If God was a slacker, or believed in working smart not hard, the world would be like the Tuamotu Archipelago.
A coral atoll is an ecology starter set: slide a tectonic plate over a tropical oceanic hot spot, throw rain at the resulting island for a few hundred million years until there's nothing left but the surrounding coral reef. Let the coral build on itself, creating a protected inland sea, where life flourishes and washes up on the shore, making land on which a few species of plants can get a toehold; watch the plants drop pieces of themselves, grow and die, making more soil. Throw in a couple of species of land crabs that scuttle around in the undergrowth, digging burrows. Wing over some birds, which evolve into few species of fruit dove, a blue lorikeet, and a Darwin's finch-like collection of drab but eloquent reed-warblers and you have the perfect world:
gentle beaches, shallows filled with brilliant fish, and a forest where you can harvest heart of palm and coconuts. If you grow tired of fish you can eat the crabs, which taste like coconut fed lobster. (We haven't had crab yet, but Tavish and Farlyn collected heart of palm and hand extracted coconut cream from fresh coconuts the other day).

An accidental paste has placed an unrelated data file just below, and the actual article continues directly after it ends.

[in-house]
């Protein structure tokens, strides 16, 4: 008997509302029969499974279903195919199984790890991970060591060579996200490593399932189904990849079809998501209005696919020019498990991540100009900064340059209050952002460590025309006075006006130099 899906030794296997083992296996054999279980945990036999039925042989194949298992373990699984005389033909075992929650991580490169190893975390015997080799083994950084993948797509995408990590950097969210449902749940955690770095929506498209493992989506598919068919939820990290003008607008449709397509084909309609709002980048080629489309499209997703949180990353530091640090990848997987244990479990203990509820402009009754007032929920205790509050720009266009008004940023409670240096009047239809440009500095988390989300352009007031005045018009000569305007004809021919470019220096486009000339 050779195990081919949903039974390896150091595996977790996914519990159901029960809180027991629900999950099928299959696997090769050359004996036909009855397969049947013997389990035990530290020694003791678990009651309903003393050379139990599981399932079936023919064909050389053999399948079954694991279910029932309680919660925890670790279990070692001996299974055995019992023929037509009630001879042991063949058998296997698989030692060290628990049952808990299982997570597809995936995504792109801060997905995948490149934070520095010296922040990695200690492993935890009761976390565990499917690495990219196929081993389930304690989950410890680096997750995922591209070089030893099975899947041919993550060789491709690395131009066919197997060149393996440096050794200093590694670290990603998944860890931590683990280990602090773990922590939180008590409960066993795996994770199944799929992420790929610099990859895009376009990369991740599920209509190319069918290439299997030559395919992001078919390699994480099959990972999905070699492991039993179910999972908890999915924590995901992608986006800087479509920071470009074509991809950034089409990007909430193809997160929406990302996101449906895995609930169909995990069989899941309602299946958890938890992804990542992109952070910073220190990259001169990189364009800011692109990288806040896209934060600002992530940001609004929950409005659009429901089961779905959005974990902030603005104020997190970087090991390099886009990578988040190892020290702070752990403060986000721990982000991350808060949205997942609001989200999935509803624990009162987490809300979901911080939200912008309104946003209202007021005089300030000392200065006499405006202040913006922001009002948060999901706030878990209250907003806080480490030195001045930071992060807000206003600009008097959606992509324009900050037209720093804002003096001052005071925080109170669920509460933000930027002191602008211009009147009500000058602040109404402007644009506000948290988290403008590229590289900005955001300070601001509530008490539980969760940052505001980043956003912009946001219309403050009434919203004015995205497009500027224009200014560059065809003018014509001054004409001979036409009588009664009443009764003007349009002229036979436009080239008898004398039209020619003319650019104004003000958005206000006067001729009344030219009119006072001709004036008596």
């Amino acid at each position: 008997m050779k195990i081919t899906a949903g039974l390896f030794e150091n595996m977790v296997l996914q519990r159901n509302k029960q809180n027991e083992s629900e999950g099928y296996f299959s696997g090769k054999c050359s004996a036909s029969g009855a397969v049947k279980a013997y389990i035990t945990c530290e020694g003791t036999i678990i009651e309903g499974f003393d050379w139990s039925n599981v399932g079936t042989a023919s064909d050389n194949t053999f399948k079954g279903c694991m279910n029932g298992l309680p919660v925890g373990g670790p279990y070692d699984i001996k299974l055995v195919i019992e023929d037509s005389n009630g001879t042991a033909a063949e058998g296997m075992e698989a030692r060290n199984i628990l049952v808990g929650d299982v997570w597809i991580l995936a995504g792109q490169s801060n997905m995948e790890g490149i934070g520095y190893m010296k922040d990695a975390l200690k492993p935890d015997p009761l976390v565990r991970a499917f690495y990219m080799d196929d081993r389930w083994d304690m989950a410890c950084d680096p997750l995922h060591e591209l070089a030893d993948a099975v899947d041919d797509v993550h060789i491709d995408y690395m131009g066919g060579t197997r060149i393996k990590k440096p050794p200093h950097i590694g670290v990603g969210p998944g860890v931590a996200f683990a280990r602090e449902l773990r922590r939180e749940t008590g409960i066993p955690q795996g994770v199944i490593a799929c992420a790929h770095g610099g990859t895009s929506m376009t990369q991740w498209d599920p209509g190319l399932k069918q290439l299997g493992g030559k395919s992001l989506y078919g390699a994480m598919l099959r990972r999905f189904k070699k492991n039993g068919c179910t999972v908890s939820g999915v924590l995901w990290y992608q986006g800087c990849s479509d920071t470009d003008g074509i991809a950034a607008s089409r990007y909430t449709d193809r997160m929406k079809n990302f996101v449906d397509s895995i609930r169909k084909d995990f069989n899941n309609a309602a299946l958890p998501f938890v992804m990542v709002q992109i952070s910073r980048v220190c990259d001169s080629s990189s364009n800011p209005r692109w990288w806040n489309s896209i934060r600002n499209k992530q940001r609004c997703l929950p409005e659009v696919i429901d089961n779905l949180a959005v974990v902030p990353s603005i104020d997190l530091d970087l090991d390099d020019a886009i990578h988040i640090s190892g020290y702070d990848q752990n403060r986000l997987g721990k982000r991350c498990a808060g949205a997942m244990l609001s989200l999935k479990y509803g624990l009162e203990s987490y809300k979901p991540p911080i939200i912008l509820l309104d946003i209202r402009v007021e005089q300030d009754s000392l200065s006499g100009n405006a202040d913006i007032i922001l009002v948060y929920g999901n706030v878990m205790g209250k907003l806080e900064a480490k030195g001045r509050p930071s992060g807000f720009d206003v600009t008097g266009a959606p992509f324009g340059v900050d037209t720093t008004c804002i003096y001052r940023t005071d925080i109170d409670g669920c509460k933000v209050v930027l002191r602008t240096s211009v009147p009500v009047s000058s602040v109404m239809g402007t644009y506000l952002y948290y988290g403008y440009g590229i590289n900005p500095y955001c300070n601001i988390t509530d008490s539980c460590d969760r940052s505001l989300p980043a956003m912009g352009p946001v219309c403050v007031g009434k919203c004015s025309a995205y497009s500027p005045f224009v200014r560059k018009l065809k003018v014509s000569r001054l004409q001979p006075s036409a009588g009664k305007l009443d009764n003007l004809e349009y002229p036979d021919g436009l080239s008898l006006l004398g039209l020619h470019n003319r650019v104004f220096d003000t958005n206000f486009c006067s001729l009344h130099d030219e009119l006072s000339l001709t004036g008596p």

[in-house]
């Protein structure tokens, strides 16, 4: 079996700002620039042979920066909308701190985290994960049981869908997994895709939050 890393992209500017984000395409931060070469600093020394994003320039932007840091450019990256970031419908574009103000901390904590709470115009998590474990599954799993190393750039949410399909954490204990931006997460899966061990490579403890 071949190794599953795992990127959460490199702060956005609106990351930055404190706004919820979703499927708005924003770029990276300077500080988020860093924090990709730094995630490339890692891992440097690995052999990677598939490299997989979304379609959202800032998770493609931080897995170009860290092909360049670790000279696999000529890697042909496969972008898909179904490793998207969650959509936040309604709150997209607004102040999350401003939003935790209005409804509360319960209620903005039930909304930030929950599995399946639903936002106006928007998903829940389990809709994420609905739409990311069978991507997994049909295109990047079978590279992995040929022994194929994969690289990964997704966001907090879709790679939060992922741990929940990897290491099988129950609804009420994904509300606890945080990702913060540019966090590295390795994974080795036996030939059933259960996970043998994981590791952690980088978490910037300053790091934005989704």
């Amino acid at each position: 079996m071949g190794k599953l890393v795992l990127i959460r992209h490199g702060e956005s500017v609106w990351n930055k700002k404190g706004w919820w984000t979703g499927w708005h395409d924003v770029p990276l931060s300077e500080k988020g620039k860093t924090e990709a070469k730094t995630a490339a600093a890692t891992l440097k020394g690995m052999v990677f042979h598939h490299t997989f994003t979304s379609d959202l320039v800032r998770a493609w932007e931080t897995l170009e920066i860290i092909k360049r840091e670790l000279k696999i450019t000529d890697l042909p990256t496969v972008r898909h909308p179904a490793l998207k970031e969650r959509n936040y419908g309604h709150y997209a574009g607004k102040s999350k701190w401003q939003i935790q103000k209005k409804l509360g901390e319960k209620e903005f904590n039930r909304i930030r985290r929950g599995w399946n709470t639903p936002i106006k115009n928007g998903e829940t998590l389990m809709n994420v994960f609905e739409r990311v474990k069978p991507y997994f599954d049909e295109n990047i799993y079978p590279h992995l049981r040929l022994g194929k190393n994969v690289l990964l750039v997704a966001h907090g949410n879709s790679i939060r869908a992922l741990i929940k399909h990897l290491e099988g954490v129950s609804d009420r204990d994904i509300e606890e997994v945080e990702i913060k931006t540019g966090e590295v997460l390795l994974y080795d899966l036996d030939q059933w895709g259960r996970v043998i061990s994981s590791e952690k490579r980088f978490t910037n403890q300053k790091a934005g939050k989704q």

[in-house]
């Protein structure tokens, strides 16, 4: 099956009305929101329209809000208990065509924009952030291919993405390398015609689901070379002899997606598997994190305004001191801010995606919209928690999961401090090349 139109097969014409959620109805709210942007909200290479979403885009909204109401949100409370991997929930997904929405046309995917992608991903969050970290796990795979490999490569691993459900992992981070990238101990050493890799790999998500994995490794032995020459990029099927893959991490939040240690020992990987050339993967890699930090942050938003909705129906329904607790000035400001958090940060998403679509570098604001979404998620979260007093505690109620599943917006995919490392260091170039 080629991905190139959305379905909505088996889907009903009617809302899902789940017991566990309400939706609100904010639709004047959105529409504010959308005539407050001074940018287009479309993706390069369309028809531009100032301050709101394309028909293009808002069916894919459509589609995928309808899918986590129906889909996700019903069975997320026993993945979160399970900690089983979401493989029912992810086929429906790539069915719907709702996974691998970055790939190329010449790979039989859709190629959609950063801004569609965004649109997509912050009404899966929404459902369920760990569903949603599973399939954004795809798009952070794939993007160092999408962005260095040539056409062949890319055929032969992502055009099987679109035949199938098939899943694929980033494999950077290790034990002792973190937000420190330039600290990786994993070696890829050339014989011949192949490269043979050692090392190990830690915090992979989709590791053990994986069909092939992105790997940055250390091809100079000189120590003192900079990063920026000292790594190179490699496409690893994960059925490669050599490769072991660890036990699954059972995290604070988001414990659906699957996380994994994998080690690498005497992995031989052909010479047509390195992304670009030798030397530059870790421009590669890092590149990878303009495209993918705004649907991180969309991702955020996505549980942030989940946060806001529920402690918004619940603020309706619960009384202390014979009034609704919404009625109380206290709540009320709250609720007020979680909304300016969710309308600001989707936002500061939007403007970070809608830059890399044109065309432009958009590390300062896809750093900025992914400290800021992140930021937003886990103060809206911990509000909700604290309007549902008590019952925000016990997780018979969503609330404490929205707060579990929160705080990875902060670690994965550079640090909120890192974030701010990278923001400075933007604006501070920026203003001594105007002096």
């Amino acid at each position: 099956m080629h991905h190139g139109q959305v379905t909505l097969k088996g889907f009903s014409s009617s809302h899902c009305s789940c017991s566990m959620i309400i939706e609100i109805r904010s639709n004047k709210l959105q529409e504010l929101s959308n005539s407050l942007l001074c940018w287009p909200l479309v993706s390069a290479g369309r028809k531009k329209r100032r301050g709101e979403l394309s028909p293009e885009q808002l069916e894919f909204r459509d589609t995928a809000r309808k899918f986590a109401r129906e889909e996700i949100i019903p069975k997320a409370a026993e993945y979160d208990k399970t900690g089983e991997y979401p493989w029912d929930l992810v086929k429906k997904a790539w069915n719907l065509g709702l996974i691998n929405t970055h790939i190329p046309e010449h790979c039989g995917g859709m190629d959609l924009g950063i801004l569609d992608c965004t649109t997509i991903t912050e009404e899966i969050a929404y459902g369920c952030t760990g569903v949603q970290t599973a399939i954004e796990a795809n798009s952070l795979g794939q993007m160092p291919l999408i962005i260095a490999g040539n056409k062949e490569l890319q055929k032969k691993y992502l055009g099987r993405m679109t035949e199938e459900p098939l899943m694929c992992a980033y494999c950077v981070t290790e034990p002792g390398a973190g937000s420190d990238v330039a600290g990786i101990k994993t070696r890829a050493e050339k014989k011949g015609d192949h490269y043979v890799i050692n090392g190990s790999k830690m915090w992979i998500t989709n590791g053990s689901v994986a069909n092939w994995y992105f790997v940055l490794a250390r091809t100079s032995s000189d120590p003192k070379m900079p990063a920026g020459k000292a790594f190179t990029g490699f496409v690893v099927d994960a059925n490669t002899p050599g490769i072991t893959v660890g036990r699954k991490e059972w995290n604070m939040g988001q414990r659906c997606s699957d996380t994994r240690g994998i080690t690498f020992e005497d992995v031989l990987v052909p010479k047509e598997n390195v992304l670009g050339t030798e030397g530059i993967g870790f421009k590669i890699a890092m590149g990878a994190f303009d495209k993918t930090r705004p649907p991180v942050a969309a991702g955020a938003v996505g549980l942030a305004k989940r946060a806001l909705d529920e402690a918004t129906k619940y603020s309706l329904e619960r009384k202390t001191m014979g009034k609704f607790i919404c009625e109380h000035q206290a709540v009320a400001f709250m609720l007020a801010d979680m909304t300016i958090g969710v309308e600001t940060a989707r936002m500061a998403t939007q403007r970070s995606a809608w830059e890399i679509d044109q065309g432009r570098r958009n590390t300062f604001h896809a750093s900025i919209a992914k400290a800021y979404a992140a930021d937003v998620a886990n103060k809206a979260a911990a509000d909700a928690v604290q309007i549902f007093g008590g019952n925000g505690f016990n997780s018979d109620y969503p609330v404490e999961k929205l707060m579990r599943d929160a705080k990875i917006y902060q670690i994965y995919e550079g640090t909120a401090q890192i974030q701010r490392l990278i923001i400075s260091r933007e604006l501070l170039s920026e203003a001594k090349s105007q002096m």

We are on the island of Apataki. We shot through the northern pass three days ago and have been sailing its inland shore-kind of unnerving, as great heads of coral turn up randomly, in twenty feet of water, in fifty feet of water, a mile out
They are like reefs back home except with knife edged serrations which, sailing along slowly at 5 or 6 knots, can open a hull. Tavish climbs up onto the first set of spreaders on these passages, scanning the water ahead of us constantly.
Apataki is eight miles wide and fifteen miles long. At times the ring of land dwindles to open reef and white sand bars which barely hold back the outer ocean, a line of white surf suspended above the radiant blue of the inner shallows. At other times the far shore disappears and it seems we are sailing to the edge of an infinity pool.
Most of the island is uninhabited. But last night we went out to dinner. We anchored in a bay where boaters can go to shore and have dinner (not coconut crabs or heart of palm, but steak frites) prepared by a local family. The main livelihood of the family is cultivating pearls, an industry which sustains much of the Tuomotus though it is has its ups and downs. A handful of black pearls is irresistible-they are cool and dense and have the dark iridescence of gasoline: purple, green, blue, copper. Most get shipped to Tahiti then on to the international pearl market in China. Two tiny ones will be coming home with me.
Tomorrow we will stop to provision in the local village before leaving the atoll for the open passage to Tahiti. Should be a couple of days sail to Papeete. Talk to you then